The Running of Horses -or- "Yet Another Wrecked Family Outing"
As usual, we wound up running into snags from the start.
We'd hoped to leave in the morning, but my wife got roped into patrol duty. You see, a matsuri (festival) was due to be held at one of the shrines in town, and as usual its local elementary school was obliged to send staff to patrol the area and keep their students out of trouble. The school had assured my wife that the event was usually really short, never more than an hour, so I decided to tag along and bring the kids so we could watch the matsuri events too (and leave as soon as they were over).
I never knew that there was a "Yasaka Shrine" in town. The name connects it to a historically significant shrine in Kyoto. Today's matsuri was apparently a well-known, historically famous event that I'd never heard of. My attending it today seemed like a wonderful learning opportunity.
The first thing we saw on arrival was a few nervous-looking horses decked out in colorful (well, one was all white) decorations bearing samurai crests. Men in traditional festival dress were getting them ready for...something.
Not far away, they had the mikoshi (portable shrine) placed in a temporary shelter with an altar set up in front of it. A second, smaller mikoshi sat rather forlornly off to the side.
The avenue approaching the shrine was roped off and quickly filling up with spectators. I couldn't help noticing that the side facing the lake was becoming a regular thicket of camera tripods. I overheard several people saying, "This year I'm going to get a good shot!" I guess they treat it like a competition.
This is our local "Yasaka Shrine". It's not as big or as colorful as its namesake in Kyoto, but apparently the locals hold it in very high regard.
A traditional taiko drum signaled the start of the events at precisely 3:00 p.m.. Things didn't get started for at least another half an hour after that. First we got to see the chigo (a boy selected as the sacred "page" of the shrine deity - although being "selected" apparently comes with a $20,000 price tag!) parade down the shrine avenue on horseback. The horse made it about halfway until it started to panic and had to be led back.
After another wait, the high priest of the shrine performed a ceremony before the mikoshi while the black-coated shrine elders watched.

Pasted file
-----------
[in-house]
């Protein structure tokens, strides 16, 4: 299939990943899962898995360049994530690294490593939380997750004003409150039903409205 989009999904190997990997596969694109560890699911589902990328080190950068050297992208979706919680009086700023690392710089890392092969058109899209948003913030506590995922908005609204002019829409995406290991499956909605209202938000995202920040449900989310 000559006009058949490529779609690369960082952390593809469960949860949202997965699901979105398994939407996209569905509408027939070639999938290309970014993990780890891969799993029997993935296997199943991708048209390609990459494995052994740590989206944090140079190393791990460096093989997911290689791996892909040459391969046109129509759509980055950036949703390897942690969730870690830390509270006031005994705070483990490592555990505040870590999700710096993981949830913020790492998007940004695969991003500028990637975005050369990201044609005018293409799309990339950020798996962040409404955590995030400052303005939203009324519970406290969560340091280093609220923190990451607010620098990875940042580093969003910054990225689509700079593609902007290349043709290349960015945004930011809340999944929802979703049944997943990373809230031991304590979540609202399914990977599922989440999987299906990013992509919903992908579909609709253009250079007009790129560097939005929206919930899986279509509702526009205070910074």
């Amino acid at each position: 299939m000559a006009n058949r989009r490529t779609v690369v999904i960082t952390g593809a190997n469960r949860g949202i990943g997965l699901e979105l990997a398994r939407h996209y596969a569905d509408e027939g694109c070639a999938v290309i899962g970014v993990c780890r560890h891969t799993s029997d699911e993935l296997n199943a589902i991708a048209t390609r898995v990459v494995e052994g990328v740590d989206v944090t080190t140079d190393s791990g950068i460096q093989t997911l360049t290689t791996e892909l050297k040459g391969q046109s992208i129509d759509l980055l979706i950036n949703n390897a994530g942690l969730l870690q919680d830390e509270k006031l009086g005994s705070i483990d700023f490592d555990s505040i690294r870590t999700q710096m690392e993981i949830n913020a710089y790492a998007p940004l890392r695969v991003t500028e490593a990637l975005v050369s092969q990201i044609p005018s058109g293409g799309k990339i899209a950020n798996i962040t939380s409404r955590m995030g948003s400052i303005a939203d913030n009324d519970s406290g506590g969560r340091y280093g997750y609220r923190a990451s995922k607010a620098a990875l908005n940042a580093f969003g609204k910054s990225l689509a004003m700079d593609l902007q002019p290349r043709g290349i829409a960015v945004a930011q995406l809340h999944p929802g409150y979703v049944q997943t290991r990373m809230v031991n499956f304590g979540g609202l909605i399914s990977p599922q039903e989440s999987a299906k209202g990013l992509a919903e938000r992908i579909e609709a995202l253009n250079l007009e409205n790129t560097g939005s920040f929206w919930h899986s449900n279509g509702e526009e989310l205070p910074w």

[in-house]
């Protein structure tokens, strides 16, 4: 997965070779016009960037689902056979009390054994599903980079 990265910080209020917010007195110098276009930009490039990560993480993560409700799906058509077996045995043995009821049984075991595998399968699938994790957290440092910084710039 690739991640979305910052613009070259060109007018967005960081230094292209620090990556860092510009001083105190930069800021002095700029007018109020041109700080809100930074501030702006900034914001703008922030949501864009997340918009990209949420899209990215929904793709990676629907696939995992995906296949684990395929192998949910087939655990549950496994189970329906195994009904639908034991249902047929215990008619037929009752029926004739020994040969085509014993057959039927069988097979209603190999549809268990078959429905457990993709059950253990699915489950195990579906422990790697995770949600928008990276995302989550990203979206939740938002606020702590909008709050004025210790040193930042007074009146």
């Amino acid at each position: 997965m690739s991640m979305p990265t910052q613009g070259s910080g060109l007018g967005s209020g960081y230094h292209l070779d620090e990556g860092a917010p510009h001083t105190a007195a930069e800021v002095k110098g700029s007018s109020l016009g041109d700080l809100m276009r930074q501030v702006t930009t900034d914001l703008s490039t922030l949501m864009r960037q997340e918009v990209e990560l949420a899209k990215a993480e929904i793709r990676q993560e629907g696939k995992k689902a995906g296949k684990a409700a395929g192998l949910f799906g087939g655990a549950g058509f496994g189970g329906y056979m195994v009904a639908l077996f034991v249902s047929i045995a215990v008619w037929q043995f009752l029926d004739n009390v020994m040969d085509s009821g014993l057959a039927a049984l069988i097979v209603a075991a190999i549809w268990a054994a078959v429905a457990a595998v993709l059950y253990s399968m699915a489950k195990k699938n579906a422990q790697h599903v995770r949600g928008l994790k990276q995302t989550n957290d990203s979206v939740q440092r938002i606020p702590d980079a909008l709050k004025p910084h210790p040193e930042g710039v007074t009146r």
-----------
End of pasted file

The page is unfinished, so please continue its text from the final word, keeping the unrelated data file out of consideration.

The chigo made another brief appearance on horseback, mainly just standing near the mikoshi (apparently for a photoshoot). After he left again, men in festival clothes went around offering some of the blessed rice to the spectators to eat. (It wasn't bad at all.) Then an older man started walking along the road and up the shrine avenue sprinkling the rice in front of him as he went.
Then a group of (rather drunk) local
They were preceded by the chigo, who was on someone's shoulders rather than on horseback (and I don't know why!).
The mikoshi team came up the avenue in the usual excited, violent fashion. As they shook the little shrine to rhythmic chants of "Washoi! Washoi!", they occasionally turned and charged aggressively into the crowd. It was fun to watch, though one attempt at a close-up shot nearly got me trampled.
(I took this one after dusting off and recovering my wits.)
The smaller mikoshi was brought by a team of boys who looked ages 10-13. (They offered to let my son join them. He declined.)
After a brief rest at the shrine, both mikoshi teams went out and came back again twice. Then the REAL fun began.
I wasn't able to get any good pics of what happened next, but each of the three colorfully-decorated horses was brought up the avenue toward the shrine in turn. As each came close, the mikoshi teams let out a cry which caused the horse to panic. The horse's handlers did all they could to get the horse turned around and keep it from bolting through the crowd as it left at a full gallop, one of the mikoshi teams charging hot on its tail, mikoshi in hand and chanting! (The adult team did it twice, and the boy team did it once. Unfortunately, the boy team lost control of its mikoshi halfway through the pursuit, sending half the boys tumbling and only narrowly missing having the thing land on top of them!) It was all deliciously violent!
When that was done, the horses were quickly calmed and loaded into their transport van. Then, after a brief ceremony, the mikoshi teams went out for one last circuit. (The adult team was in very high spirits. The boy team was exhausted and looked like they'd rather be at home with their PSPs.)
I quickly rounded up my group, and we ran off to my BLUE RAV4 to beat the crowds and set out on the second leg of our trip, which I'll cover in the next post.